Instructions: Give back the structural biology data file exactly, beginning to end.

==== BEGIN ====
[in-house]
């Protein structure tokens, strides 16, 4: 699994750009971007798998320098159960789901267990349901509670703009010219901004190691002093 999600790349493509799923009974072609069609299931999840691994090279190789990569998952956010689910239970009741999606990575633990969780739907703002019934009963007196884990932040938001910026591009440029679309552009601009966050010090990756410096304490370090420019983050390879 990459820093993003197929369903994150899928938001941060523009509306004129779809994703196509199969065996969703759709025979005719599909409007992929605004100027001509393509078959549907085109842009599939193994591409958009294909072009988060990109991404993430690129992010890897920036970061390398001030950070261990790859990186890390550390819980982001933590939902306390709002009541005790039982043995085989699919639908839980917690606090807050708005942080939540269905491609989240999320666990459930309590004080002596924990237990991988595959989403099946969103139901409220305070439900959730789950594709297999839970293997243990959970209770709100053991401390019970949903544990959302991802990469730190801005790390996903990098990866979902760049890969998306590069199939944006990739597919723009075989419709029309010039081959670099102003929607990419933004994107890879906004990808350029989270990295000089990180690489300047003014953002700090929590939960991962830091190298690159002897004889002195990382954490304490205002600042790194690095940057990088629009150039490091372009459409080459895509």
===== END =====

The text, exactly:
[in-house]
């Protein structure tokens, strides 16, 4: 699994750009971007798998320098159960789901267990349901509670703009010219901004190691002093 999600790349493509799923009974072609069609299931999840691994090279190789990569998952956010689910239970009741999606990575633990969780739907703002019934009963007196884990932040938001910026591009440029679309552009601009966050010090990756410096304490370090420019983050390879 990459820093993003197929369903994150899928938001941060523009509306004129779809994703196509199969065996969703759709025979005719599909409007992929605004100027001509393509078959549907085109842009599939193994591409958009294909072009988060990109991404993430690129992010890897920036970061390398001030950070261990790859990186890390550390819980982001933590939902306390709002009541005790039982043995085989699919639908839980917690606090807050708005942080939540269905491609989240999320666990459930309590004080002596924990237990991988595959989403099946969103139901409220305070439900959730789950594709297999839970293997243990959970209770709100053991401390019970949903544990959302991802990469730190801005790390996903990098990866979902760049890969998306590069199939944006990739597919723009075989419709029309010039081959670099102003929607990419933004994107890879906004990808350029989270990295000089990180690489300047003014953002700090929590939960991962830091190298690159002897004889002195990382954490304490205002600042790194690095940057990088629009150039490091372009459409080459895509």